"This study shows that, as you search for memories of a particular event, your brain state progressively comes to resemble the state it was in when you initially experienced the event," said Sean Polyn, a post-doctoral fellow at the Computational Memory Lab in Penn's Department of Psychology. "It is all part of the brain's ability to cross-reference memories, pulling together separate pieces of information from an elaborate network of stored representations to recreate an event."
The inability to recall something is a common frustration.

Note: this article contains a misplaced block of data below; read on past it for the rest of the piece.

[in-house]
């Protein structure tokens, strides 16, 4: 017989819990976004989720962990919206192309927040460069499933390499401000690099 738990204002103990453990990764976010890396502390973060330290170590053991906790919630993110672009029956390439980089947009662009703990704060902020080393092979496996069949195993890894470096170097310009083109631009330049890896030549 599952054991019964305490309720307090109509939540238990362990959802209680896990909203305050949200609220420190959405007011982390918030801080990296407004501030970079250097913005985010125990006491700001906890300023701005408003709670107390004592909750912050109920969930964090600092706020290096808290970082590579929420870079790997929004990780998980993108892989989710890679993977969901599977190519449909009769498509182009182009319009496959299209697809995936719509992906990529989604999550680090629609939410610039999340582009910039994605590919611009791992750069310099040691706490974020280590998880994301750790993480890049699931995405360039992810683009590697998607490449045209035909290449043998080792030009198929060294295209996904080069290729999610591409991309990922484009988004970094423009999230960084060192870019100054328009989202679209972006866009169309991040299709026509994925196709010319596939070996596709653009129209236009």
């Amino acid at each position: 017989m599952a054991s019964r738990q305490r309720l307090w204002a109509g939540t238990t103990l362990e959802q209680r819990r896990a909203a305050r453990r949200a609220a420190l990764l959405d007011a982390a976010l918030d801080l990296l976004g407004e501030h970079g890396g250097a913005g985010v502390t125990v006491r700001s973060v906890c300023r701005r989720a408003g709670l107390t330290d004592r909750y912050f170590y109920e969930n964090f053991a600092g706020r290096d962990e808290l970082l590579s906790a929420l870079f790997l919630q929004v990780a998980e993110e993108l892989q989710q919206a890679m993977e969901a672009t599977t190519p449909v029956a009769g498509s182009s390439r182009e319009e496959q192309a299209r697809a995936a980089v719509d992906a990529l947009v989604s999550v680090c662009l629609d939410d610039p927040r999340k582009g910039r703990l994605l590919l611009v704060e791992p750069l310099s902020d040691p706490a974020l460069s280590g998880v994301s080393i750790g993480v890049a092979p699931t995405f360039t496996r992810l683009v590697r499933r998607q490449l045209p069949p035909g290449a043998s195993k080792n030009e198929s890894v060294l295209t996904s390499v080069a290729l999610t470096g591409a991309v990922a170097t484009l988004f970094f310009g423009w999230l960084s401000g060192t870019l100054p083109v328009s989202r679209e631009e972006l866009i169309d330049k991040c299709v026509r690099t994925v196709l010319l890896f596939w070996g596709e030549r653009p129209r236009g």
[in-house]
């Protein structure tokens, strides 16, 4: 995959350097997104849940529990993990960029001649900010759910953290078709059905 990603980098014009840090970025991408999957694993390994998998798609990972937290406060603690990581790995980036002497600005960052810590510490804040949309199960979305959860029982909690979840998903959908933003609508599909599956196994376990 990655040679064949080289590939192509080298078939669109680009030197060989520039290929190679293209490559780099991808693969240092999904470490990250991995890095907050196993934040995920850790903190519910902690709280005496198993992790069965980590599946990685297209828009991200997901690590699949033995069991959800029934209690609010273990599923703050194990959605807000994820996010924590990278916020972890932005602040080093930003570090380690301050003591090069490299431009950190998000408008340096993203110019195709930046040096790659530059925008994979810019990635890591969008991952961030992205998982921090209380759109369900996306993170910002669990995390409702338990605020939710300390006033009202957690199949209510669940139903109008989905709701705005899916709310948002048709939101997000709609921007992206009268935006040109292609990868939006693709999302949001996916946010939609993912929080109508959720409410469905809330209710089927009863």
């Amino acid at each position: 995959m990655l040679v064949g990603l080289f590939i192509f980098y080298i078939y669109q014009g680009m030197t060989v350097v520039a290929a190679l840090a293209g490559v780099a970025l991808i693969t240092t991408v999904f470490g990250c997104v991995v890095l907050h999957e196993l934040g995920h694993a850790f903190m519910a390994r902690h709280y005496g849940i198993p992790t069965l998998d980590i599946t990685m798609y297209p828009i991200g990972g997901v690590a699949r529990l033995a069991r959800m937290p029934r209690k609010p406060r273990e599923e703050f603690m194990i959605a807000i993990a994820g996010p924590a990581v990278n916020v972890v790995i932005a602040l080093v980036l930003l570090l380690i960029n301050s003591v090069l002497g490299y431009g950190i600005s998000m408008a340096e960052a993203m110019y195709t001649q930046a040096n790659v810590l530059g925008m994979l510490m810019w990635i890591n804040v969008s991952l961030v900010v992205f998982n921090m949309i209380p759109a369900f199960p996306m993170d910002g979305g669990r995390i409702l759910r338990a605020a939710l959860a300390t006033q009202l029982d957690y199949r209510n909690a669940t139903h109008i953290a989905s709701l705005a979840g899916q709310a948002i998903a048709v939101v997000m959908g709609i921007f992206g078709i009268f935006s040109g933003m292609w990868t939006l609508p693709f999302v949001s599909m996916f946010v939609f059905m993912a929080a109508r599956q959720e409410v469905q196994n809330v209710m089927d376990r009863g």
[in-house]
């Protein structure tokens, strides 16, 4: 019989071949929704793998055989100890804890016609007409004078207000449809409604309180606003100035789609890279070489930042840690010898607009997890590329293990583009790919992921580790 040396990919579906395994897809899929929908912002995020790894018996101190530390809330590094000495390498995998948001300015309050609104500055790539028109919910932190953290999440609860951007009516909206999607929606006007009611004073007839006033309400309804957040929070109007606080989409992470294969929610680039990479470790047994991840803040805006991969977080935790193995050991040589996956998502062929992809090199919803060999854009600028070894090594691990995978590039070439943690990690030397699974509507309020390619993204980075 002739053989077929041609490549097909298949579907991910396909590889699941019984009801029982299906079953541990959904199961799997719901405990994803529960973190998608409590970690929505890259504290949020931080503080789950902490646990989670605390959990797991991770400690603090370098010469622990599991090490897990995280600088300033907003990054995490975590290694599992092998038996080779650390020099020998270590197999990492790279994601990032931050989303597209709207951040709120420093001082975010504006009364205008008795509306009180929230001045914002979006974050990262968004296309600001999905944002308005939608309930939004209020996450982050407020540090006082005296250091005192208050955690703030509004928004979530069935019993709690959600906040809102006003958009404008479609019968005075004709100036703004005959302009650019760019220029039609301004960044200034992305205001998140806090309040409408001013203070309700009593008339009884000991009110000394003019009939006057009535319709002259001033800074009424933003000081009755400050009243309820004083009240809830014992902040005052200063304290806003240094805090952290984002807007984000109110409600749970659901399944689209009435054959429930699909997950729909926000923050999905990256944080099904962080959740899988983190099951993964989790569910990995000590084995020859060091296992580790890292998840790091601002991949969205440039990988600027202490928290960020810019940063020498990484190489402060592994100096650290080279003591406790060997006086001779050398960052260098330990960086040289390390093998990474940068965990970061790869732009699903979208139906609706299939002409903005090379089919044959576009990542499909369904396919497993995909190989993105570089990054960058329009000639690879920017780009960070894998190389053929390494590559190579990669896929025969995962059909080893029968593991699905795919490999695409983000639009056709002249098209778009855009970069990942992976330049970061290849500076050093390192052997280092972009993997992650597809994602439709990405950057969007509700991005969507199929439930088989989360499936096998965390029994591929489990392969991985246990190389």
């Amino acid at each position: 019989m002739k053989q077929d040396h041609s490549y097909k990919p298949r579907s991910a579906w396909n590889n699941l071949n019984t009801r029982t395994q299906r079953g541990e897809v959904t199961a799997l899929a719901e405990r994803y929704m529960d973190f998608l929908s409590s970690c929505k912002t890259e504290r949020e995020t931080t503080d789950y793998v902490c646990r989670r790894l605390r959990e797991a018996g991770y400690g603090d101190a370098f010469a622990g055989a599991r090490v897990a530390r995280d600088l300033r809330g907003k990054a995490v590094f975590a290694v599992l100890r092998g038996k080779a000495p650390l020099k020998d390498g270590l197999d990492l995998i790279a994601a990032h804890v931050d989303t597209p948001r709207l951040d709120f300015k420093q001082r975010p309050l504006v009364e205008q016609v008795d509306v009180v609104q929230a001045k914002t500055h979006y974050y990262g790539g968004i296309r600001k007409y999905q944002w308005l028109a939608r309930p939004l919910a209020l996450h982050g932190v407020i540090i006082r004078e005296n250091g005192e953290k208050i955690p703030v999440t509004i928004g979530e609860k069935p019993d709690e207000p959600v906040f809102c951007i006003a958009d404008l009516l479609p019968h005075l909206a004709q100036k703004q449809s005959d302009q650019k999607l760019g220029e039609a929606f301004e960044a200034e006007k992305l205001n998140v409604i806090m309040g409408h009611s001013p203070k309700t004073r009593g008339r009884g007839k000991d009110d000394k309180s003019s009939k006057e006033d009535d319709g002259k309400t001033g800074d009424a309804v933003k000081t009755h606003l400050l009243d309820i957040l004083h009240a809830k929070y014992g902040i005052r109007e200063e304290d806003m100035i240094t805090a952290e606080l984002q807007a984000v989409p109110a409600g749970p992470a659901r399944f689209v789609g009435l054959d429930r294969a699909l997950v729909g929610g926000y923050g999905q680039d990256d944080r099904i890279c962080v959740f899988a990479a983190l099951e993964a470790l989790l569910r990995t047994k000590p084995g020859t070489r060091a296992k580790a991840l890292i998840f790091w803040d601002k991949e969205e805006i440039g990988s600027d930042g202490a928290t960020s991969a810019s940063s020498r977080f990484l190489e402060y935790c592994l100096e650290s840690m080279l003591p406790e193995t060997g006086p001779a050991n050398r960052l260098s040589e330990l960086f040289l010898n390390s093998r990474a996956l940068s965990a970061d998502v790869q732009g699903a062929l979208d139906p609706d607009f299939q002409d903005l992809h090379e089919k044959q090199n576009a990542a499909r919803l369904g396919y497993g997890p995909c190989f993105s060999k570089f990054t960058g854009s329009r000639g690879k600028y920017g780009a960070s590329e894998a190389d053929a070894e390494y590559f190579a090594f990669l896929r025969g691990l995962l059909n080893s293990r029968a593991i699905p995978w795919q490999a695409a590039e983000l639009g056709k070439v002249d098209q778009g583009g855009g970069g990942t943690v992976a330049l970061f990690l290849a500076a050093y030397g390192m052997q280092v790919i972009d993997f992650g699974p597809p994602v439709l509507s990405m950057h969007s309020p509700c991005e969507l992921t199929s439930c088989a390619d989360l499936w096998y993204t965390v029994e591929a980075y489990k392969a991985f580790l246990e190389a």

"An every-day strategy for getting at lost memories involves using a part of a memory to pull out the entire thought, much like when you try remember where you put your keys last night," Polyn said. "If you recall that you were washing dishes, that might trigger associated memories, leading you to remember that your keys are next to the sink. We refer to this phenomenon as 'bootstrapping.'"
According to Polyn, this "bootstrapping" effect occurs as a brain area called the hippocampus helps sort through the storage bins of memory, returning the brain to its state at the time of the initial experience. Polyn believes that the knowledge of how the brain uses its memories could be applied to designing more detailed models of memory, which could help treat brain disorders such as Alzheimer's disease and epilepsy. This knowledge could also guide creation of more self-sufficient artificial neural networks and robots.